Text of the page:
If you or your kids snack on grapes or raisins and sip 100 percent grape juice, your diet is likely to be healthier than most. A new analysis of the diets of more than 21,800 children and adults suggests that grape eaters have a pretty healthy all-around diet – in general they eat more vegetables, whole grains, nuts and seeds than those who don’t eat grapes, and they consume less added sugar, total fat, saturated fat and cholesterol. The report was based on data gathered from the 2003 to 2008 National Health and Nutrition Examination Survey. It showed that grape consumers had increased intake of vitamins A, C and B6, fiber, calcium and potassium. In other news about grapes, an animal study at the University of Michigan showed that eating grapes can reduce heart failure associated with chronic high blood pressure by increasing the activity of several genes responsible for antioxidant defense in the heart tissue.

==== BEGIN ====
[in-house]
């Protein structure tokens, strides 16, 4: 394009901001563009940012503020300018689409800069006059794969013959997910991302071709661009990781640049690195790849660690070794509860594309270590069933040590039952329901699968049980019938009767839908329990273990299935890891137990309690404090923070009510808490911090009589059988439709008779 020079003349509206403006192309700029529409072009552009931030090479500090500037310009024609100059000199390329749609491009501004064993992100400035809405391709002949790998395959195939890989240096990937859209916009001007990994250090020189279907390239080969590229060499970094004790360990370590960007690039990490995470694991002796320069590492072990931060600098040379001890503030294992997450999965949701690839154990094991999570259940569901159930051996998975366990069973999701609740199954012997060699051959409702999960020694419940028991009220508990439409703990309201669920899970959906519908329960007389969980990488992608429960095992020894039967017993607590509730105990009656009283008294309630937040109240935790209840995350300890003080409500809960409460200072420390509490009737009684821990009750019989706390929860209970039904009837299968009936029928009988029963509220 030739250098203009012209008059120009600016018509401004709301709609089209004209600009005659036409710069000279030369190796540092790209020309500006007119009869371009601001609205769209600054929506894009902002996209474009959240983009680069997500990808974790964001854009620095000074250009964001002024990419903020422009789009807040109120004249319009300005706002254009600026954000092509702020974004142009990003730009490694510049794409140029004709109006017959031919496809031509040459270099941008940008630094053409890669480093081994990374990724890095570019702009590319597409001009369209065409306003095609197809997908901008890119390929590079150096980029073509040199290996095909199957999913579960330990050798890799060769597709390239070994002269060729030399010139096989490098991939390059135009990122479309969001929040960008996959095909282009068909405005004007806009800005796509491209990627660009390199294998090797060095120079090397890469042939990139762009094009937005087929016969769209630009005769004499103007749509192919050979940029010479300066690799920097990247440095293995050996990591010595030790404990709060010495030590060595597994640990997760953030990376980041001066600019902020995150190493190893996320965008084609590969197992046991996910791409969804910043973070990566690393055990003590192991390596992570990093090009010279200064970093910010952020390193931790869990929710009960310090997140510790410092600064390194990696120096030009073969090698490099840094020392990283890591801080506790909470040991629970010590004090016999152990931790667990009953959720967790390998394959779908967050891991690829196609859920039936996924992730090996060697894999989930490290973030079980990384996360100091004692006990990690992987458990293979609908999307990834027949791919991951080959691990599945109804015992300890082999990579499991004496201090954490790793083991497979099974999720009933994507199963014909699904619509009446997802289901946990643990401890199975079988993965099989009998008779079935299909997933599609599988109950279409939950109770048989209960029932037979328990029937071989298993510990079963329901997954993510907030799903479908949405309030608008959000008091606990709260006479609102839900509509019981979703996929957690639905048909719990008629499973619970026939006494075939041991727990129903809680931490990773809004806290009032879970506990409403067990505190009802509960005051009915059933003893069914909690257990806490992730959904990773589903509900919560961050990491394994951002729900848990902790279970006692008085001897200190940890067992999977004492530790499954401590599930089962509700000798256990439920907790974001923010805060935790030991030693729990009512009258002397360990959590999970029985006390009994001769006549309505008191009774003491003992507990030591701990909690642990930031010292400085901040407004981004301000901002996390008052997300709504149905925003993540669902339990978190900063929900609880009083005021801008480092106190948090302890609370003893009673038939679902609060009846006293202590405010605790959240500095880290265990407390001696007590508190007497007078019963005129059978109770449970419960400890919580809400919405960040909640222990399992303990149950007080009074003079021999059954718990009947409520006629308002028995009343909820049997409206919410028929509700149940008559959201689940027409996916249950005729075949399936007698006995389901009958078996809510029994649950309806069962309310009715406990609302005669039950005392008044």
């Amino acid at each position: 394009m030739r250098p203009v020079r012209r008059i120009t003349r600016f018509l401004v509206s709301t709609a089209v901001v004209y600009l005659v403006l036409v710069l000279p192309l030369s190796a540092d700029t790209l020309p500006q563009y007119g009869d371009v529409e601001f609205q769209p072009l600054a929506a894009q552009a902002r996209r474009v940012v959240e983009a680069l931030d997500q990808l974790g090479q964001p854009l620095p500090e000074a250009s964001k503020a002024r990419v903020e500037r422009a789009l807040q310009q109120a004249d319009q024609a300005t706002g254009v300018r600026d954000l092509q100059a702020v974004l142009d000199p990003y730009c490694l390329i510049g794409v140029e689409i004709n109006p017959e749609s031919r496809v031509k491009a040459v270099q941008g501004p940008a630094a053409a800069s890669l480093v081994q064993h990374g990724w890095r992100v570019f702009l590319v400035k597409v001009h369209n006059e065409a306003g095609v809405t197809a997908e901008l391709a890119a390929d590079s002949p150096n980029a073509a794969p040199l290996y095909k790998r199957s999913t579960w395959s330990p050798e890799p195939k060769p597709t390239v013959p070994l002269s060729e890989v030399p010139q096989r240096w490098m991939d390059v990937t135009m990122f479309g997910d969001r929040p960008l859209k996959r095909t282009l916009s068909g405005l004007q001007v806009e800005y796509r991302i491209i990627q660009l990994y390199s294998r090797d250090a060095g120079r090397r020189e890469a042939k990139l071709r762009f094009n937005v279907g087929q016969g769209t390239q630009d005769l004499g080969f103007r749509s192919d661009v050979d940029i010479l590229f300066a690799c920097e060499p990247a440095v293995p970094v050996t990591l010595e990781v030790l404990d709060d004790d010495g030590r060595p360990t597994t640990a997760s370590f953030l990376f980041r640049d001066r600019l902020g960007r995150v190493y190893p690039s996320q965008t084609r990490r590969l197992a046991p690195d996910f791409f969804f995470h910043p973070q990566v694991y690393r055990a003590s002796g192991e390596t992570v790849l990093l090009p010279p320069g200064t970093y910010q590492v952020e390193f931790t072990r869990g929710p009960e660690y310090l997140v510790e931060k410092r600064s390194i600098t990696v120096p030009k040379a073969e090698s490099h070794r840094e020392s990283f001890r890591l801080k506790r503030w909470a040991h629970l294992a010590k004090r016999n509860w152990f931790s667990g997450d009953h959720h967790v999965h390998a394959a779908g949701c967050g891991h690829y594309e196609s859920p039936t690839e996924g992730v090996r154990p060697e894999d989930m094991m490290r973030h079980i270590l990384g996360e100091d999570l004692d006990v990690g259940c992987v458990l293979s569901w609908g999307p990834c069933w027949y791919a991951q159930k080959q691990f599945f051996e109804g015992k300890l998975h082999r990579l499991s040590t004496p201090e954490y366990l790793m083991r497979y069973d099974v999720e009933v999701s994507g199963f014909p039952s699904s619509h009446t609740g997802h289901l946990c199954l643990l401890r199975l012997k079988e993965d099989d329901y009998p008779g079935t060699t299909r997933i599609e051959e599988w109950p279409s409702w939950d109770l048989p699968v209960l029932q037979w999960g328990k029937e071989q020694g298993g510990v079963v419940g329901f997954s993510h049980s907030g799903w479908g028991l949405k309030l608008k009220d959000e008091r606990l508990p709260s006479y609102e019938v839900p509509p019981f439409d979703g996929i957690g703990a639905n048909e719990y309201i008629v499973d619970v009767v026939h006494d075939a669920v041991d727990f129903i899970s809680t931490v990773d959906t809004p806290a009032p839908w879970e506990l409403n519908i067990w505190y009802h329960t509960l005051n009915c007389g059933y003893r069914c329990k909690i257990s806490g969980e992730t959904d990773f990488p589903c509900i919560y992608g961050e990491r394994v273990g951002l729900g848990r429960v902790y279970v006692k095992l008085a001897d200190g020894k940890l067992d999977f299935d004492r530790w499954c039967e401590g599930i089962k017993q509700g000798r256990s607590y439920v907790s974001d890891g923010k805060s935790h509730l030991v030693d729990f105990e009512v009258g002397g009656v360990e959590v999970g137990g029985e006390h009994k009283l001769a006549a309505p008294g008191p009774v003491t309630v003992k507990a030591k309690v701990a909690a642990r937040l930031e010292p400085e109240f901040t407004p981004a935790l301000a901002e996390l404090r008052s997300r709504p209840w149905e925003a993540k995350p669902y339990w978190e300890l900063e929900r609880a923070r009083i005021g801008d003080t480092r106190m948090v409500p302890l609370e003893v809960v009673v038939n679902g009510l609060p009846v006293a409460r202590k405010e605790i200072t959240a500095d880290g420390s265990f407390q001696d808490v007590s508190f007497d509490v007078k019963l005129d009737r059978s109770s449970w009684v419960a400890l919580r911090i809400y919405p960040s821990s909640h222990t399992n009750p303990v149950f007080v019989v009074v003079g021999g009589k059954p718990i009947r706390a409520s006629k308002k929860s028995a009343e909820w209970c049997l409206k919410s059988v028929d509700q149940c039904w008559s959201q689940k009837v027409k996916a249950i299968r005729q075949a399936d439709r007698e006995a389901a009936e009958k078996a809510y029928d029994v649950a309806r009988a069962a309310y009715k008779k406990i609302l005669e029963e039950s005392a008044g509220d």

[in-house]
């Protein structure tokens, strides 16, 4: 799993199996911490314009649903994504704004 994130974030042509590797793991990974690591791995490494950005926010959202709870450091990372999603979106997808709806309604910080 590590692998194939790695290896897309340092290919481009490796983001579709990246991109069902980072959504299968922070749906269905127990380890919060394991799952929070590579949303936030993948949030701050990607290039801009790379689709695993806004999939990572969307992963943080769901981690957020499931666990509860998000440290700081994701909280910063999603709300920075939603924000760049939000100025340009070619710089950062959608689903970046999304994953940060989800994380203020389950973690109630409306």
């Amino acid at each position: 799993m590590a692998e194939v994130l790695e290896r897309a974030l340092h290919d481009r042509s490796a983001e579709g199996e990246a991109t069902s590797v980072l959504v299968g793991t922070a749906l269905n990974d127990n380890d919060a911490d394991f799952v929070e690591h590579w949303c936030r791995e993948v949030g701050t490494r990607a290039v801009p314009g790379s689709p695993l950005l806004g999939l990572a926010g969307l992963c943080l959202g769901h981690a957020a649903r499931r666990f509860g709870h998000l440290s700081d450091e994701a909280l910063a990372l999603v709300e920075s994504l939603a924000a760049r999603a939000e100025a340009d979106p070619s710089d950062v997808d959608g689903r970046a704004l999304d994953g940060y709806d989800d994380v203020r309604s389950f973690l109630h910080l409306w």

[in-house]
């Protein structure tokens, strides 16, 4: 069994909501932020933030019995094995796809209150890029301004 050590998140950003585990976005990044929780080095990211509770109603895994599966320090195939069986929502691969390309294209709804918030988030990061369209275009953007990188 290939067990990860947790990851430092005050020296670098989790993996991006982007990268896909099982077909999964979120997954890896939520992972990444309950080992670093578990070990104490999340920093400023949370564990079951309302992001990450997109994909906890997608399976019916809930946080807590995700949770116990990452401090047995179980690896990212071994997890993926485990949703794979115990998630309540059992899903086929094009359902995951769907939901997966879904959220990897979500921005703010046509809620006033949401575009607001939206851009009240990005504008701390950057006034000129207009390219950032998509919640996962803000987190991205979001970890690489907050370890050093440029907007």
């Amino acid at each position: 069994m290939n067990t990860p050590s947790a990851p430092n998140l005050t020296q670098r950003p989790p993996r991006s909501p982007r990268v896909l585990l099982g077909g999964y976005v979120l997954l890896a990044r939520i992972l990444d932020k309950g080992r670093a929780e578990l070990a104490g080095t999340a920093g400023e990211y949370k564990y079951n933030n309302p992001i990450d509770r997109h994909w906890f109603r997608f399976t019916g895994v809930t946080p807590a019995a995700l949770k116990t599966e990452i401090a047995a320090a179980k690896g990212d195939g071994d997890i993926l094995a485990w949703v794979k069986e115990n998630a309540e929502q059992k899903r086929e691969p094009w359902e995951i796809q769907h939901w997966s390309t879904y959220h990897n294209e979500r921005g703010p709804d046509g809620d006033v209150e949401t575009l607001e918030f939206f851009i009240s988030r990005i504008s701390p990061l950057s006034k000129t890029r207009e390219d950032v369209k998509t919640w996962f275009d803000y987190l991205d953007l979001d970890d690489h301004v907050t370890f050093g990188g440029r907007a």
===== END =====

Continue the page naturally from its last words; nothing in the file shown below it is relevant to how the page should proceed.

My take? The only downside to the news that eating grapes is a marker for good nutrition is the fact that grapes perennially make the Environmental Working Group’s list of the “Dirty Dozen Plus” - a ranking of fruits and vegetables that have high pesticide loads. That doesn’t mean you shouldn’t eat grapes – they are good for you - but it does mean that they’re one of the fresh produce items you should always buy organic.
Carla R. McGill et al “Improved Diet Quality and Increased Nutrient Intakes Associated with Grape Product Consumption by U.S. Children and Adults: National Health and Nutrition Examination Survey 2003 to 2008 (pages A1–A4),” Journal of Food Science, first published online: June 21, 2013 | DOI: 10.1111/1750-3841.12066
E. Mitchell Seymour et al, “Diet-relevant phytochemical intake affects the cardiac AhR and nrf2 transcriptome and reduces heart failure in hypertensive rats,” Journal of Nutritional Biochemistry, March 22, 2013